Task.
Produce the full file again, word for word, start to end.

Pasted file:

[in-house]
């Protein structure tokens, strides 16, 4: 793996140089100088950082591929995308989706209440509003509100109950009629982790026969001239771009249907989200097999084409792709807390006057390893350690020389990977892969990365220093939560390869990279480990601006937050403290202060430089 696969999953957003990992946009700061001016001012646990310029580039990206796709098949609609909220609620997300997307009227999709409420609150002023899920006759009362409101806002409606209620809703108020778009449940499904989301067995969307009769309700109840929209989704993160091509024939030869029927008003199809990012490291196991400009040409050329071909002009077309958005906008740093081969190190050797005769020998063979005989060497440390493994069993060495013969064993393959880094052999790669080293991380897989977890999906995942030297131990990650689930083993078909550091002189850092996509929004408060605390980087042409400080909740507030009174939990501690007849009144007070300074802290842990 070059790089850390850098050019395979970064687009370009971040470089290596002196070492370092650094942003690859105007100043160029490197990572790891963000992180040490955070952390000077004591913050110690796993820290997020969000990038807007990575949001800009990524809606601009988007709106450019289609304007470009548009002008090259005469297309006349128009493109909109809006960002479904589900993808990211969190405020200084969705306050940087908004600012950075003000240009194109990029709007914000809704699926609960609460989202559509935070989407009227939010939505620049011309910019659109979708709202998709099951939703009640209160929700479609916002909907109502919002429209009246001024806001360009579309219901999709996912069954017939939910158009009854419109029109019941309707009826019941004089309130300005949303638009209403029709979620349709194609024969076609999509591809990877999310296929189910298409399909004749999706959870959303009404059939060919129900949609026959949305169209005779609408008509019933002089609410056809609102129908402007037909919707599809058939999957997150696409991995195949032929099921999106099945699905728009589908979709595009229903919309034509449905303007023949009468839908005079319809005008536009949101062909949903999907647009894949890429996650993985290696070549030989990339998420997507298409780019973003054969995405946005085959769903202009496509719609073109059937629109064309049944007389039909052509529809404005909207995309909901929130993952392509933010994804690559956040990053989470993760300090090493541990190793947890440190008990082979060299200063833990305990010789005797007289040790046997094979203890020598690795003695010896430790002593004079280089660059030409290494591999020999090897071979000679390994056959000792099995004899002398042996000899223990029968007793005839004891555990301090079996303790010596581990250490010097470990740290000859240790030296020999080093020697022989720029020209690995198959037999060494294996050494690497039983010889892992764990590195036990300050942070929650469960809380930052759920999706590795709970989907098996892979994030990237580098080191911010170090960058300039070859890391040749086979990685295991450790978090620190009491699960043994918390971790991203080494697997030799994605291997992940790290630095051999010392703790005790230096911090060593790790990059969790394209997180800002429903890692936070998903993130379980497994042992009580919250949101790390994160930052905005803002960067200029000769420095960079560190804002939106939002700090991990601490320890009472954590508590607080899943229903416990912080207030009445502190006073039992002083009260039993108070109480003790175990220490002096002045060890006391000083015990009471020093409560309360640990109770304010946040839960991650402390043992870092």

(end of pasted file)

[in-house]
């Protein structure tokens, strides 16, 4: 793996140089100088950082591929995308989706209440509003509100109950009629982790026969001239771009249907989200097999084409792709807390006057390893350690020389990977892969990365220093939560390869990279480990601006937050403290202060430089 696969999953957003990992946009700061001016001012646990310029580039990206796709098949609609909220609620997300997307009227999709409420609150002023899920006759009362409101806002409606209620809703108020778009449940499904989301067995969307009769309700109840929209989704993160091509024939030869029927008003199809990012490291196991400009040409050329071909002009077309958005906008740093081969190190050797005769020998063979005989060497440390493994069993060495013969064993393959880094052999790669080293991380897989977890999906995942030297131990990650689930083993078909550091002189850092996509929004408060605390980087042409400080909740507030009174939990501690007849009144007070300074802290842990 070059790089850390850098050019395979970064687009370009971040470089290596002196070492370092650094942003690859105007100043160029490197990572790891963000992180040490955070952390000077004591913050110690796993820290997020969000990038807007990575949001800009990524809606601009988007709106450019289609304007470009548009002008090259005469297309006349128009493109909109809006960002479904589900993808990211969190405020200084969705306050940087908004600012950075003000240009194109990029709007914000809704699926609960609460989202559509935070989407009227939010939505620049011309910019659109979708709202998709099951939703009640209160929700479609916002909907109502919002429209009246001024806001360009579309219901999709996912069954017939939910158009009854419109029109019941309707009826019941004089309130300005949303638009209403029709979620349709194609024969076609999509591809990877999310296929189910298409399909004749999706959870959303009404059939060919129900949609026959949305169209005779609408008509019933002089609410056809609102129908402007037909919707599809058939999957997150696409991995195949032929099921999106099945699905728009589908979709595009229903919309034509449905303007023949009468839908005079319809005008536009949101062909949903999907647009894949890429996650993985290696070549030989990339998420997507298409780019973003054969995405946005085959769903202009496509719609073109059937629109064309049944007389039909052509529809404005909207995309909901929130993952392509933010994804690559956040990053989470993760300090090493541990190793947890440190008990082979060299200063833990305990010789005797007289040790046997094979203890020598690795003695010896430790002593004079280089660059030409290494591999020999090897071979000679390994056959000792099995004899002398042996000899223990029968007793005839004891555990301090079996303790010596581990250490010097470990740290000859240790030296020999080093020697022989720029020209690995198959037999060494294996050494690497039983010889892992764990590195036990300050942070929650469960809380930052759920999706590795709970989907098996892979994030990237580098080191911010170090960058300039070859890391040749086979990685295991450790978090620190009491699960043994918390971790991203080494697997030799994605291997992940790290630095051999010392703790005790230096911090060593790790990059969790394209997180800002429903890692936070998903993130379980497994042992009580919250949101790390994160930052905005803002960067200029000769420095960079560190804002939106939002700090991990601490320890009472954590508590607080899943229903416990912080207030009445502190006073039992002083009260039993108070109480003790175990220490002096002045060890006391000083015990009471020093409560309360640990109770304010946040839960991650402390043992870092």